It may be reasonable to assert that if the individual develops enough ‘self-control’ it may not matter too much what he is exposed to.But some have however, confirmed in contrast that the effect of pornography on the spirit of the individual is to indulge his or her sense of compromise or what is called ‘sin’, and that excessive exposure to pornography actually deadens sexual interest as it creates boredom for the beholder.
Pornography is any material or object such as books, magazines and films that is designed to cause sexual excitement or arouse sexual urge. It has been taken to a higher level in television drama, live performances and through music, with little or no restriction, such that it has inflicted negative values on our cultural orientation. This is obvious in our female dressing.
A sampler of dress styles in offices, campuses and even churches especially among women would reveal that sexually expressive dressing has been on the rise for a very long time without minding the temper of the social fabric or public order.
Body parts are always readily on display and it would appear that pornography has been taken to a live art form on the streets. If pornography were as ‘influential’ as it was made to be, then we would be experiencing more rapes than we currently do.
Pornography has a three fold influence: the body, the mind and the spirit. It affects the body principally by inflaming the passions through the instrumentality of the ‘eye’ gates. As the pictures come across the eyes, they are transmitted to the brain, culminating in nervous response. This provokes expressive action towards the opposite sex if not well managed.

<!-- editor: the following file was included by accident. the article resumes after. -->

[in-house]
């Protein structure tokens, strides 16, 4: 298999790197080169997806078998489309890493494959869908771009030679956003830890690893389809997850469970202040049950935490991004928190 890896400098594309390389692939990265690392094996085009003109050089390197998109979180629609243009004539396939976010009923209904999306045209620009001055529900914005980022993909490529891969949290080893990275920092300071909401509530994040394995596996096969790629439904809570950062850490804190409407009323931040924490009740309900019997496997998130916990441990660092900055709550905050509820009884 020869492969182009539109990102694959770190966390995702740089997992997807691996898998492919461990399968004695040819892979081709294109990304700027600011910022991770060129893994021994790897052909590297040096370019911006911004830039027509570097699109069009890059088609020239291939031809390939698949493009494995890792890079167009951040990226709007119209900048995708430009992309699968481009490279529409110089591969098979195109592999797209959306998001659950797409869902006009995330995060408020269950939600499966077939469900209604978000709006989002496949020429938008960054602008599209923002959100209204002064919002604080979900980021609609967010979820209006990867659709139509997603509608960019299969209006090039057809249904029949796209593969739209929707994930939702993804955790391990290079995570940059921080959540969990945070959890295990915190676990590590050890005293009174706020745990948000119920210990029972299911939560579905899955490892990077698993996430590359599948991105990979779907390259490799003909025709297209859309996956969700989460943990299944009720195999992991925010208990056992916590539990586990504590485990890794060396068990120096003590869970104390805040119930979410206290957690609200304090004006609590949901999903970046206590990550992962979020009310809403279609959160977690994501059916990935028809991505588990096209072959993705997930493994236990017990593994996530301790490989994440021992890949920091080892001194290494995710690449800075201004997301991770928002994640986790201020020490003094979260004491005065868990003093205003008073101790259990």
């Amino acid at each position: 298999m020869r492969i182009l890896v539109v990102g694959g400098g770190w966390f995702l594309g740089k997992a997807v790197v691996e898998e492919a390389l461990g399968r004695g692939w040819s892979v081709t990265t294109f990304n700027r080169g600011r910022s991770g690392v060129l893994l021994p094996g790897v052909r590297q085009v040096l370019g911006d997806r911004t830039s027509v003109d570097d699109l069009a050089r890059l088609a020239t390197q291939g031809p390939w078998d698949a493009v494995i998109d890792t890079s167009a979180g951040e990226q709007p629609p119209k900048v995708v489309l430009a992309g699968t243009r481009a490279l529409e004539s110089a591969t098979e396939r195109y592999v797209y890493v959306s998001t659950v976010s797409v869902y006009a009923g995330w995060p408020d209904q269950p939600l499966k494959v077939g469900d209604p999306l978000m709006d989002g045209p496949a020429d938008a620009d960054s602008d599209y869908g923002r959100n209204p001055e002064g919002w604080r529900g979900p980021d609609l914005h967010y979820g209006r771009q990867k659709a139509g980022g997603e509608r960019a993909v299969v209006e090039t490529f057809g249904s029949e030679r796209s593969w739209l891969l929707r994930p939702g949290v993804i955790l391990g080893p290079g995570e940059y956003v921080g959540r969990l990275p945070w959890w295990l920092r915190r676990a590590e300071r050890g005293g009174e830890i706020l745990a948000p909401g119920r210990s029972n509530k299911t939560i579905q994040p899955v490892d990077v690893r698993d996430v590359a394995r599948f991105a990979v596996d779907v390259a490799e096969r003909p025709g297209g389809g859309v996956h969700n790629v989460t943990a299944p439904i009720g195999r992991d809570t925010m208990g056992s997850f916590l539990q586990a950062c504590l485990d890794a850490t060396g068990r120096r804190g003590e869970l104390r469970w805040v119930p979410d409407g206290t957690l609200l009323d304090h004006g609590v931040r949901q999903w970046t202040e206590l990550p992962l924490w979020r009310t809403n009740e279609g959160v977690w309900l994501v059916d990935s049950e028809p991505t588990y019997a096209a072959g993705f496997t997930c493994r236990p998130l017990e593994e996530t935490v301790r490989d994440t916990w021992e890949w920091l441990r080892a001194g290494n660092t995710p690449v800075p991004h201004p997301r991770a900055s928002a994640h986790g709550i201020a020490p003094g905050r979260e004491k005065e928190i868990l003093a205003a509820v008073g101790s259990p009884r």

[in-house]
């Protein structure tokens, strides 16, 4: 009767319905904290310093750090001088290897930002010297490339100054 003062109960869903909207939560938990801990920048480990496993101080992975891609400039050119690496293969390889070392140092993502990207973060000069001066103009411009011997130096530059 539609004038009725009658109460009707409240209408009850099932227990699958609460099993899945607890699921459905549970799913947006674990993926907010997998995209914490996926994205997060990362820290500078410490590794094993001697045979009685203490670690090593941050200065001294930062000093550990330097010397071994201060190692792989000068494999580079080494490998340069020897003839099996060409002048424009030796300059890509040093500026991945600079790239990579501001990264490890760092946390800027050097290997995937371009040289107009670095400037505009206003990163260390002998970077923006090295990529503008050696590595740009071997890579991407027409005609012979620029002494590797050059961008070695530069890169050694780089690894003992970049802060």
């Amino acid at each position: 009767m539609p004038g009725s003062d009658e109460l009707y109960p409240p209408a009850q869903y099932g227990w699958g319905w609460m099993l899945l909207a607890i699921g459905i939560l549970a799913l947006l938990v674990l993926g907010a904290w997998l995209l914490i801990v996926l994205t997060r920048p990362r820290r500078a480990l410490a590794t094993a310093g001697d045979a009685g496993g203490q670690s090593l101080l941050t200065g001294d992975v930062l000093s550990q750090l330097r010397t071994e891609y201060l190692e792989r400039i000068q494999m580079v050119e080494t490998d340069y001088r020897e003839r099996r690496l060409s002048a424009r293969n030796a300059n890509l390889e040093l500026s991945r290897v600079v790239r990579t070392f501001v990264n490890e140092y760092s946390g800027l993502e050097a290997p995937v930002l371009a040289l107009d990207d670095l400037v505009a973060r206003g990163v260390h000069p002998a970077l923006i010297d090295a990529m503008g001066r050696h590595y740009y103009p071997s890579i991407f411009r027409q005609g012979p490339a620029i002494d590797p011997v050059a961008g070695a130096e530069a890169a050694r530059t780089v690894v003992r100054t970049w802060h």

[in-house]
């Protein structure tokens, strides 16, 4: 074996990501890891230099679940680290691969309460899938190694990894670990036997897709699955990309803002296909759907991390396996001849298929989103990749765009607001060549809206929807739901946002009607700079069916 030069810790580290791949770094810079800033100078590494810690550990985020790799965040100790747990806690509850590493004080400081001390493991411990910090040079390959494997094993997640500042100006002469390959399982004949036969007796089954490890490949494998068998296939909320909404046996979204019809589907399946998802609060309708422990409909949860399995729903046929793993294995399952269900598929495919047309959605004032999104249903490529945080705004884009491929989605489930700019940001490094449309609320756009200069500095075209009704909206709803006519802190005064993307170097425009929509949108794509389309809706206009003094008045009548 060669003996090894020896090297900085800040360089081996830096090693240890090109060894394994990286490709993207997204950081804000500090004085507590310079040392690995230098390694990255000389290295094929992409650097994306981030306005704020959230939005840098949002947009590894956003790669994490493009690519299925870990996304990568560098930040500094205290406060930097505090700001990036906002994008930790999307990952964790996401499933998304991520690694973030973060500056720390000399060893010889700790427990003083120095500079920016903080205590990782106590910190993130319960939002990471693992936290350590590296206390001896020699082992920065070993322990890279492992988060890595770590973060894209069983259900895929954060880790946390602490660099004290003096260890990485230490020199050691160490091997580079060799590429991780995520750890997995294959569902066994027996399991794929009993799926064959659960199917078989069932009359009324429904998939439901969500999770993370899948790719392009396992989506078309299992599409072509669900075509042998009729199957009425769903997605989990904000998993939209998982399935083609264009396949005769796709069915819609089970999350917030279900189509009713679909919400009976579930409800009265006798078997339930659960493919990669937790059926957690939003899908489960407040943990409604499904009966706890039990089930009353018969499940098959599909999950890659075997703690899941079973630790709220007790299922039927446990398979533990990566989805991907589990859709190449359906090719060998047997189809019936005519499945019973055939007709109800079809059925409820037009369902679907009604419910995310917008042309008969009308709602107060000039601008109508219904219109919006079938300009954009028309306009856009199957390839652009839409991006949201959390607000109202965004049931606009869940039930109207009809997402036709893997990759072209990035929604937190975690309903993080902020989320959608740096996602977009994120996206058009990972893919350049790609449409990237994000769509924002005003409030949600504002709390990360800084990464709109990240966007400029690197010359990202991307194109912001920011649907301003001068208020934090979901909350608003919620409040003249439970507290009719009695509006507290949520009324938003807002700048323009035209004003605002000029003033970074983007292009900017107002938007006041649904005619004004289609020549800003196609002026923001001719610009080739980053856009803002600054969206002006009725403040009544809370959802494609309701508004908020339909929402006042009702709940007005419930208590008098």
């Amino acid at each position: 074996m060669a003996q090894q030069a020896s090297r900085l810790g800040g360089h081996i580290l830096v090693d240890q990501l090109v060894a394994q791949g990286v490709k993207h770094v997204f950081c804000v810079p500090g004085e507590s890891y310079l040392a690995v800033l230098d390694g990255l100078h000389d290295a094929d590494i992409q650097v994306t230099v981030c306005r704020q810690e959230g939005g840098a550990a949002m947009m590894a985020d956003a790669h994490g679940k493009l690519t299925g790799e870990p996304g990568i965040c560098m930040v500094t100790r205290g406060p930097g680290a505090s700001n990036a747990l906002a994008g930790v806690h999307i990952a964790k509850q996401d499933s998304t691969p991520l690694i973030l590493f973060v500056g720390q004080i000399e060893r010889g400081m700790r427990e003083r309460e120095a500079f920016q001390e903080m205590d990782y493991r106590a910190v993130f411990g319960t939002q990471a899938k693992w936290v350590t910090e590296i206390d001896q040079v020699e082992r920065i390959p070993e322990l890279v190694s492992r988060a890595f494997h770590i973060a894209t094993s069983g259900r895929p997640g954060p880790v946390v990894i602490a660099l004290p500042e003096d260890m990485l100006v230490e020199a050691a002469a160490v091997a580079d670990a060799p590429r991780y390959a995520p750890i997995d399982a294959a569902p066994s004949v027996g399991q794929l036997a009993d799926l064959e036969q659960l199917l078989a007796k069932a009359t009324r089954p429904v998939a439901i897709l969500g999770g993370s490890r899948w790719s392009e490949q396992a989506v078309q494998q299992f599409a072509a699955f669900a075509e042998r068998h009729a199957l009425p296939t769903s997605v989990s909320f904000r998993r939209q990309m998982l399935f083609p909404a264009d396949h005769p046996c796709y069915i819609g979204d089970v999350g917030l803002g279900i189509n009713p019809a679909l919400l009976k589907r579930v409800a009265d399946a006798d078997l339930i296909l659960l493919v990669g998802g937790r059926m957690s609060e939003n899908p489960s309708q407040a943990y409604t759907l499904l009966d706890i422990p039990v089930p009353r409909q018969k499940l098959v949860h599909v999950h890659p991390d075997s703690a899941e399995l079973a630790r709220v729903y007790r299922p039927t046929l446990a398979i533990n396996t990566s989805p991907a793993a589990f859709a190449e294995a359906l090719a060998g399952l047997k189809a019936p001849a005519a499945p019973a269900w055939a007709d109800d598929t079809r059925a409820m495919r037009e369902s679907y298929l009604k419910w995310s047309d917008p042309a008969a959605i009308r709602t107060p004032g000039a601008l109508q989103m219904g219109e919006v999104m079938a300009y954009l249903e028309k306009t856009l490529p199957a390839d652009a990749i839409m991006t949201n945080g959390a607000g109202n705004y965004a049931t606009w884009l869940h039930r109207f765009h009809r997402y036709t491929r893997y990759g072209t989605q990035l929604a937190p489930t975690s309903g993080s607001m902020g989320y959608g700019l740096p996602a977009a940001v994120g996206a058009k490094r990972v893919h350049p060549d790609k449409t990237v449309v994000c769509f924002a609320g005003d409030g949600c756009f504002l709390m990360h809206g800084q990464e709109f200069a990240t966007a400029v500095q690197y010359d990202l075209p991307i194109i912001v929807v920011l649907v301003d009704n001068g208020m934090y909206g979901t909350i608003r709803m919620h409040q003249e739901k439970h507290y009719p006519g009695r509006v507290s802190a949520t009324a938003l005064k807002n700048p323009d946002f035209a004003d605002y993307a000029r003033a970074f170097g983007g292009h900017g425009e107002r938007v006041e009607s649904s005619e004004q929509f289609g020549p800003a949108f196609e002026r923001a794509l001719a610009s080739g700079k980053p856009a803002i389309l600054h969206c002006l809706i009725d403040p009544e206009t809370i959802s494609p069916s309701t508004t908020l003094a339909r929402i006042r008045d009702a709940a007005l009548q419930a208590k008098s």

The effect on the mind is more negative. The mind, being a store of information, merely stores the information, releasing it from time to time to play in its land of imagination. Another or a similar term for this is what is called voyeurism where sexual images play a game of travel, fantasy on the mind and body. Here, if the mind is a virgin field, the imagination is its cultivator. The battle for the control of our imagination is the battle for the control of our mind.
The sad thing about pornography is that since it is an industry, it feeds its loyalists with fantastic images which may or may not be consistent with reality. This often creates a frustration for seekers and the sought. The seekers seek in vain for the pictures in display, while the sought battle to meet the parameters on display, such that even when relationships are built on factors more durable than body parts, practitioners are never really sure if body parts are not the most important of factors driving the relationships.
Others have identified a more dangerous dynamic to the pornographic effects on the mind, citing its creation (or as the case may be the promotion) of lust in the individual.
Pornography has a negative value tending from its depiction of the female sex as an object of sexual exploitation. Those who frown at the practice are not known to apply any positive association to it, even though the practice has been long in existence and known to be foundational and catalytic to a wide variety of industries allied to or central to it.
Pornography (even if in a short-term) stems from a multi-cultural view of women as instruments of passion for the satisfaction of powerful male drives who need reinforcement from the female gender.
Typically, the male specie is task-oriented and this task-orientation finds subtle confirmation in the story of Adam’s creation.
As soon as he was created, Adam was put into an environment that was conducive to his task responsive and restless orientation.
Correspondingly, the unpretentious language of Paul in the male/female sexual dynamic prefaced by the use of the word ‘use’ becomes significant.
Feminists challenge or frown at the language of Paul once again, drawing attention even if unconvincingly, to the world ‘use’ as being determinative of males as sex objects asserting to its promotion of the sex trade and the occupational denigration of women.